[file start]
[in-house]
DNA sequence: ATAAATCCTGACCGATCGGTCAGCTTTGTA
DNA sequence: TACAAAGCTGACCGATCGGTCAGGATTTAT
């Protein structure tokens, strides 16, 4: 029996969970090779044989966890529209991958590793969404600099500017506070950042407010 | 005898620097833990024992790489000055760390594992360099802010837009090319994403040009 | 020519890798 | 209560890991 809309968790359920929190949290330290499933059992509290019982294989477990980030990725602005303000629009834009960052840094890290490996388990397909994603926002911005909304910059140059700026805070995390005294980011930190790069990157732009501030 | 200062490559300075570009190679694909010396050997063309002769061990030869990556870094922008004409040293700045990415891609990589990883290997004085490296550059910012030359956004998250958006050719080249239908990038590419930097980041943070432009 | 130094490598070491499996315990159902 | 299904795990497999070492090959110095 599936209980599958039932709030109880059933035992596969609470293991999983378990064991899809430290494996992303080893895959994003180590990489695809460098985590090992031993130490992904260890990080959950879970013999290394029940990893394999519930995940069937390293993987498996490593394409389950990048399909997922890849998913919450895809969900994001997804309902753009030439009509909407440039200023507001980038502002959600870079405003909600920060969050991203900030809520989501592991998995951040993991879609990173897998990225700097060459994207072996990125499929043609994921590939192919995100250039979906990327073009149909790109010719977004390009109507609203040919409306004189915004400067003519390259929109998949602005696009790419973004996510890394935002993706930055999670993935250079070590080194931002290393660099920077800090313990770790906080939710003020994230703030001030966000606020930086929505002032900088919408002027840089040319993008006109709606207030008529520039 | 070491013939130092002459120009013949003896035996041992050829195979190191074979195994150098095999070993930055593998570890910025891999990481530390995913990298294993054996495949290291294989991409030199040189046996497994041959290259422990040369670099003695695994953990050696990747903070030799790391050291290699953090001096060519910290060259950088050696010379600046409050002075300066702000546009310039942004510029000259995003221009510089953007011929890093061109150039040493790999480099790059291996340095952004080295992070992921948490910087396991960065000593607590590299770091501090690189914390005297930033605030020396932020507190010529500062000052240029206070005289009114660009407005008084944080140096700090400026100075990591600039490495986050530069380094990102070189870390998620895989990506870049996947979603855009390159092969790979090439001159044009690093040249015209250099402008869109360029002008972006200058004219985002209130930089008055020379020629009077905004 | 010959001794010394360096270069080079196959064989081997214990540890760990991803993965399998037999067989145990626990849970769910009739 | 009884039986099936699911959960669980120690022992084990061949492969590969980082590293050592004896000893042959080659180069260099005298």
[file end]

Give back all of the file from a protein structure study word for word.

[in-house]
DNA sequence: ATAAATCCTGACCGATCGGTCAGCTTTGTA
DNA sequence: TACAAAGCTGACCGATCGGTCAGGATTTAT
């Protein structure tokens, strides 16, 4: 029996969970090779044989966890529209991958590793969404600099500017506070950042407010 | 005898620097833990024992790489000055760390594992360099802010837009090319994403040009 | 020519890798 | 209560890991 809309968790359920929190949290330290499933059992509290019982294989477990980030990725602005303000629009834009960052840094890290490996388990397909994603926002911005909304910059140059700026805070995390005294980011930190790069990157732009501030 | 200062490559300075570009190679694909010396050997063309002769061990030869990556870094922008004409040293700045990415891609990589990883290997004085490296550059910012030359956004998250958006050719080249239908990038590419930097980041943070432009 | 130094490598070491499996315990159902 | 299904795990497999070492090959110095 599936209980599958039932709030109880059933035992596969609470293991999983378990064991899809430290494996992303080893895959994003180590990489695809460098985590090992031993130490992904260890990080959950879970013999290394029940990893394999519930995940069937390293993987498996490593394409389950990048399909997922890849998913919450895809969900994001997804309902753009030439009509909407440039200023507001980038502002959600870079405003909600920060969050991203900030809520989501592991998995951040993991879609990173897998990225700097060459994207072996990125499929043609994921590939192919995100250039979906990327073009149909790109010719977004390009109507609203040919409306004189915004400067003519390259929109998949602005696009790419973004996510890394935002993706930055999670993935250079070590080194931002290393660099920077800090313990770790906080939710003020994230703030001030966000606020930086929505002032900088919408002027840089040319993008006109709606207030008529520039 | 070491013939130092002459120009013949003896035996041992050829195979190191074979195994150098095999070993930055593998570890910025891999990481530390995913990298294993054996495949290291294989991409030199040189046996497994041959290259422990040369670099003695695994953990050696990747903070030799790391050291290699953090001096060519910290060259950088050696010379600046409050002075300066702000546009310039942004510029000259995003221009510089953007011929890093061109150039040493790999480099790059291996340095952004080295992070992921948490910087396991960065000593607590590299770091501090690189914390005297930033605030020396932020507190010529500062000052240029206070005289009114660009407005008084944080140096700090400026100075990591600039490495986050530069380094990102070189870390998620895989990506870049996947979603855009390159092969790979090439001159044009690093040249015209250099402008869109360029002008972006200058004219985002209130930089008055020379020629009077905004 | 010959001794010394360096270069080079196959064989081997214990540890760990991803993965399998037999067989145990626990849970769910009739 | 009884039986099936699911959960669980120690022992084990061949492969590969980082590293050592004896000893042959080659180069260099005298």